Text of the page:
Nutrition – an overview
In order to achieve optimal nutrition we need a balance of Macronutrients (which come in the form of carbohydrates, proteins and fats) and Micronutrients (vitamins and minerals). Over thousands of years of evolution our digestive systems have adapted to the nourishing foods around us to the point that our species could thrive on a wide variety of foods presented to us in the natural world. These natural foods delivered the perfect balance of macronutrients and micronutrients needed to provide optimal health.
As the population of the human race increased it began to outgrow its natural food resources and so structured farming techniques were developed to sustain the growing population. As time went by so the demand for food increased as did the need for it to taste better, last longer and become less costly to produce. Eventually the human diet became what it is today comprising of foods designed by us and driven by taste, cost and sustainability. As a result we have over time lost the balance of macronutrients and micronutrients provided to us through our natural diet and replaced it with a diet that is high in energy but low in nutrient value, this has been to the detriment of our health. I suggest that switching to a diet comprising of more natural foods will help restore nutrient balance and improve health.
Proteins can be found in plant and animal products and it is preferable to eat a variety of both. Avoiding man-made proteins can benefit your health, foods such as chicken nuggets, sausages, spam and turkey twizzlers are all highly processed.
Examples of plant proteins: Lentils, chickpeas, kidney beans, almonds.
Examples of animal proteins: Beef, ostrich, salmon, turkey.
Carbohydrates can come in the form of sugars or starches. Sugars are absorbed quickly and provide a fast surge of energy, starches are released more slowly and provide a slow release of energy. Avoid surges in energy from sugars unless you are active and try to eat carbohydrates that provide gradual energy release. Refined carbohydrates that have been processed beyond there natural state tend to have less health giving benefits than natural carbohydrates.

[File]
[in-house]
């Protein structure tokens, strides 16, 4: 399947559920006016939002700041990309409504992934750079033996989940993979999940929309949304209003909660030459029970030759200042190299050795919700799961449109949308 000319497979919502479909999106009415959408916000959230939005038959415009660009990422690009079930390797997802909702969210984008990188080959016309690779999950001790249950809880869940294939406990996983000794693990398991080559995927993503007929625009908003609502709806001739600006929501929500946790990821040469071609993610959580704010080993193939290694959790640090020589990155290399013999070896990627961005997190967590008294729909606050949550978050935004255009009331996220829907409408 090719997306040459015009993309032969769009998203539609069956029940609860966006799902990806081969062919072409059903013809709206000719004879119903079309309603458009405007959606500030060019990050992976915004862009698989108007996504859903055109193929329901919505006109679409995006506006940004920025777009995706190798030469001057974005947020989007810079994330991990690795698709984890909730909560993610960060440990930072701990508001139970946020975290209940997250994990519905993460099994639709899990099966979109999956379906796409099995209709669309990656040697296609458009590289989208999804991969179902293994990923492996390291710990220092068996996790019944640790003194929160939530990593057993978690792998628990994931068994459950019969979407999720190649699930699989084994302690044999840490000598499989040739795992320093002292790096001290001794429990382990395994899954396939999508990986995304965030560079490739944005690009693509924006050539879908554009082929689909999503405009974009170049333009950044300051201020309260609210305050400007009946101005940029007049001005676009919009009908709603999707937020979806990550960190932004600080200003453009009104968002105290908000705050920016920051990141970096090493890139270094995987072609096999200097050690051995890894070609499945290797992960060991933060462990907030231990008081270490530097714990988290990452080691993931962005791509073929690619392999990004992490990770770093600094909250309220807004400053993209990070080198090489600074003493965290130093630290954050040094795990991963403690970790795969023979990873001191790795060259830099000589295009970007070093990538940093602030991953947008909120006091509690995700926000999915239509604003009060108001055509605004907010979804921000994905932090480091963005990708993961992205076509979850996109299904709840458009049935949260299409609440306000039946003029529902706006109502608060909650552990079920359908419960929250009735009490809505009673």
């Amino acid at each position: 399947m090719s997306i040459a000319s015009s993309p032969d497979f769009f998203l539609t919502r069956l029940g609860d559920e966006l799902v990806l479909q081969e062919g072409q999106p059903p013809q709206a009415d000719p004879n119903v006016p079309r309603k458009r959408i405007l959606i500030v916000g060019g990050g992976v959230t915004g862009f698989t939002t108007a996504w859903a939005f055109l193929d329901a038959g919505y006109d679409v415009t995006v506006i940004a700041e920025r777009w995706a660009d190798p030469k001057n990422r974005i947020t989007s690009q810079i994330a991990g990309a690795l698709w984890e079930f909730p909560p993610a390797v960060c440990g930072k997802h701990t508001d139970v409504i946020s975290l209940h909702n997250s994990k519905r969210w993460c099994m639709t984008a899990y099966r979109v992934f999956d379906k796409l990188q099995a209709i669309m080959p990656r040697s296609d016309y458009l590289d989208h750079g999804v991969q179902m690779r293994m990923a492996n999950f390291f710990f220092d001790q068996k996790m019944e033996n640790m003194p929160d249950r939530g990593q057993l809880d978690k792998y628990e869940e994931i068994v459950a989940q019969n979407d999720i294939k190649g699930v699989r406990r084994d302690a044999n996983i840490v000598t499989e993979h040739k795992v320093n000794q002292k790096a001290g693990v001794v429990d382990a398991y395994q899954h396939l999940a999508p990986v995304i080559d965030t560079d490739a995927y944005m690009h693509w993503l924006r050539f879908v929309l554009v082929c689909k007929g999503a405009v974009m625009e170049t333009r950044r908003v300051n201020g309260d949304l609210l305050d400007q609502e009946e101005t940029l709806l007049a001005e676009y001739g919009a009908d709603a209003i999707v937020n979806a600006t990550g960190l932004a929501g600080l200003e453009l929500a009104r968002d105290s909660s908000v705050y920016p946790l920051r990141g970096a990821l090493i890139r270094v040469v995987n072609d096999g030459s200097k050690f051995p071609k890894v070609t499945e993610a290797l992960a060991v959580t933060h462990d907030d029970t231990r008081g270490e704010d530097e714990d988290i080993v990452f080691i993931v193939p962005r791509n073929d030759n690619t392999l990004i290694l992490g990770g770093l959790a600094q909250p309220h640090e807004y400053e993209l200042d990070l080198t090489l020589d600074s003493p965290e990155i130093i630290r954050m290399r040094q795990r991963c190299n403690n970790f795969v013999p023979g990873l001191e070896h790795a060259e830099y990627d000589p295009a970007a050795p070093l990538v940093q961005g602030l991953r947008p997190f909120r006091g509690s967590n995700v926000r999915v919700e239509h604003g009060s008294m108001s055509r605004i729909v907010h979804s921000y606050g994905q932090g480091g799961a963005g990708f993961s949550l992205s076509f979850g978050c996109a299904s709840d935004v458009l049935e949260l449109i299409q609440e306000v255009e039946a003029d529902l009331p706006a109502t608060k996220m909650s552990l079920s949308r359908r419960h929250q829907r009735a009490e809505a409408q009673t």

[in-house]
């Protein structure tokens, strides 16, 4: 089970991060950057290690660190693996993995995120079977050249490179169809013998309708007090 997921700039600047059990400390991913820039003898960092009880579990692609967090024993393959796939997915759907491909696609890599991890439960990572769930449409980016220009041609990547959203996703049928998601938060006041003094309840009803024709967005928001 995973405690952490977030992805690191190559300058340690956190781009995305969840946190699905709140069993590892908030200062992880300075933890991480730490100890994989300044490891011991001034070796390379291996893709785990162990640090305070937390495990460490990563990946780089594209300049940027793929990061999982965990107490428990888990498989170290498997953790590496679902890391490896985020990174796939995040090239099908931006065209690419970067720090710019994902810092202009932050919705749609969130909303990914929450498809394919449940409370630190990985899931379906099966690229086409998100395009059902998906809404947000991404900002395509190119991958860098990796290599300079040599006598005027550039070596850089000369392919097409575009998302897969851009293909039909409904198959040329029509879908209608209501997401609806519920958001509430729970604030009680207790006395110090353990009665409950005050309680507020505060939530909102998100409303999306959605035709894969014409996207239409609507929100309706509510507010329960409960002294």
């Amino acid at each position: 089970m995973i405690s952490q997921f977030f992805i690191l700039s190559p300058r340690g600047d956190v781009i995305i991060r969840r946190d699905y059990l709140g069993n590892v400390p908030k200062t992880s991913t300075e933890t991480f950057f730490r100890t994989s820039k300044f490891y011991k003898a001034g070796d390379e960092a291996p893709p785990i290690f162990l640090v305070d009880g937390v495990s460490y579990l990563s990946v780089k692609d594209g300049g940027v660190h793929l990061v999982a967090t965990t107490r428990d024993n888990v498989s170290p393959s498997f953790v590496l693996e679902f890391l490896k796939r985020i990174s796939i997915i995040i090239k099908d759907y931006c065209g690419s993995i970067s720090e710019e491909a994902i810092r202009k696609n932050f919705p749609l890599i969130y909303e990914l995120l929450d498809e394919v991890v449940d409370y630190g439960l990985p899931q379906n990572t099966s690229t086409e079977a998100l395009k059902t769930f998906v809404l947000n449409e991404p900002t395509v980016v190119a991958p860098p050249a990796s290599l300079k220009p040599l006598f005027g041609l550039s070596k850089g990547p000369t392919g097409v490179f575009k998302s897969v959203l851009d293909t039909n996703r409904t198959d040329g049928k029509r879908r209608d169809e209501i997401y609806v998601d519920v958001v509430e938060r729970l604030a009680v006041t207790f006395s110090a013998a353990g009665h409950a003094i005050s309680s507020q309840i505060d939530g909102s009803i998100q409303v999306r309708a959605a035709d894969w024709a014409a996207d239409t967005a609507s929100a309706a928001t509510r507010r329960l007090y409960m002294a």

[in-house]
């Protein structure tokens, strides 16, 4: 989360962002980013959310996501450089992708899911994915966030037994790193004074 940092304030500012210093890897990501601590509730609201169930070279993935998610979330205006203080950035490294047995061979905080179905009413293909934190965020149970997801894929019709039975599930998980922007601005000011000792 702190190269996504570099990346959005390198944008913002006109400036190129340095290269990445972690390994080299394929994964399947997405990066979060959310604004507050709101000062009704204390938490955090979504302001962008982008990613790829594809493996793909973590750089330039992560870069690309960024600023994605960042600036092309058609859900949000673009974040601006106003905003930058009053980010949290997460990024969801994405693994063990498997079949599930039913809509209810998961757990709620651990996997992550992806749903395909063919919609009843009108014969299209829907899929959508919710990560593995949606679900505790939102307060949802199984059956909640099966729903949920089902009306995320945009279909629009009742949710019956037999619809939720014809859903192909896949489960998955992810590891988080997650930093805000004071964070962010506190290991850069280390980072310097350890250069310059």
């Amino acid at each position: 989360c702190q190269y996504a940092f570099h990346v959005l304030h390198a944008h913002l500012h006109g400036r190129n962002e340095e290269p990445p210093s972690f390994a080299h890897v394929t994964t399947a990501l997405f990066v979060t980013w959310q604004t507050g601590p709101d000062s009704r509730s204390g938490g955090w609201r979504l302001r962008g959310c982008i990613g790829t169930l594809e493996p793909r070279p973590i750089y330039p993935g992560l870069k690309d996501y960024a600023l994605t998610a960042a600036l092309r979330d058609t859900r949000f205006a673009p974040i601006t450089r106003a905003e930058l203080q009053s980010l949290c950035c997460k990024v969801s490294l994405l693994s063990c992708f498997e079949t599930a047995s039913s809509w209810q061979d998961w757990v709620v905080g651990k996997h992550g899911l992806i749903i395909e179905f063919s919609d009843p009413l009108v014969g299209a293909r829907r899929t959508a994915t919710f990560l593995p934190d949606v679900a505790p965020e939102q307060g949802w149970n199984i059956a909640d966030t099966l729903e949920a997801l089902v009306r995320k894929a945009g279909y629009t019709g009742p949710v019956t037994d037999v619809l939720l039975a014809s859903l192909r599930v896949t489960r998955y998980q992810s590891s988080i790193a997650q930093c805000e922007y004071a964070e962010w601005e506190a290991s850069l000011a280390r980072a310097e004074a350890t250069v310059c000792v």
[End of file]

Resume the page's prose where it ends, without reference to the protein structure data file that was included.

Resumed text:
Examples of foods containing natural sugars: Banana, mango, honey, grapes.
Examples of foods containing natural starches: Peas, lentils, yams, quinoa.
Fats can come in two-forms, both saturated and unsaturated. Once again it is optimal to eat both types of fats but preferably from natural sources. Unsaturated fats are liquid at room temperature whereas saturated fats will be solid. The most important fats to avoid are highly processed fats or “hydrogenated” fats which are often found in commercial grade vegetable oils.
Examples of saturated fats: Lamb, coconut oil, butter.
Examples of unsaturated fats: Cod liver oil, walnuts, pumpkin seeds.
SummaryHow is this information useful in the real world and more importantly what should you cook for dinner tonight? If you want to take a step closer towards improved health then you need to have an open mind towards food. It’s important that you are prepared to try new foods, experiment with different styles of food preparation / cooking, and perhaps eat differently to the majority of the population. Following these simple rules may help you make good decisions when choosing what to eat:
- Eat natural foods.
- Eat a variety of different colours.
- Eat a wide variety of proteins, carbohydrates and fats.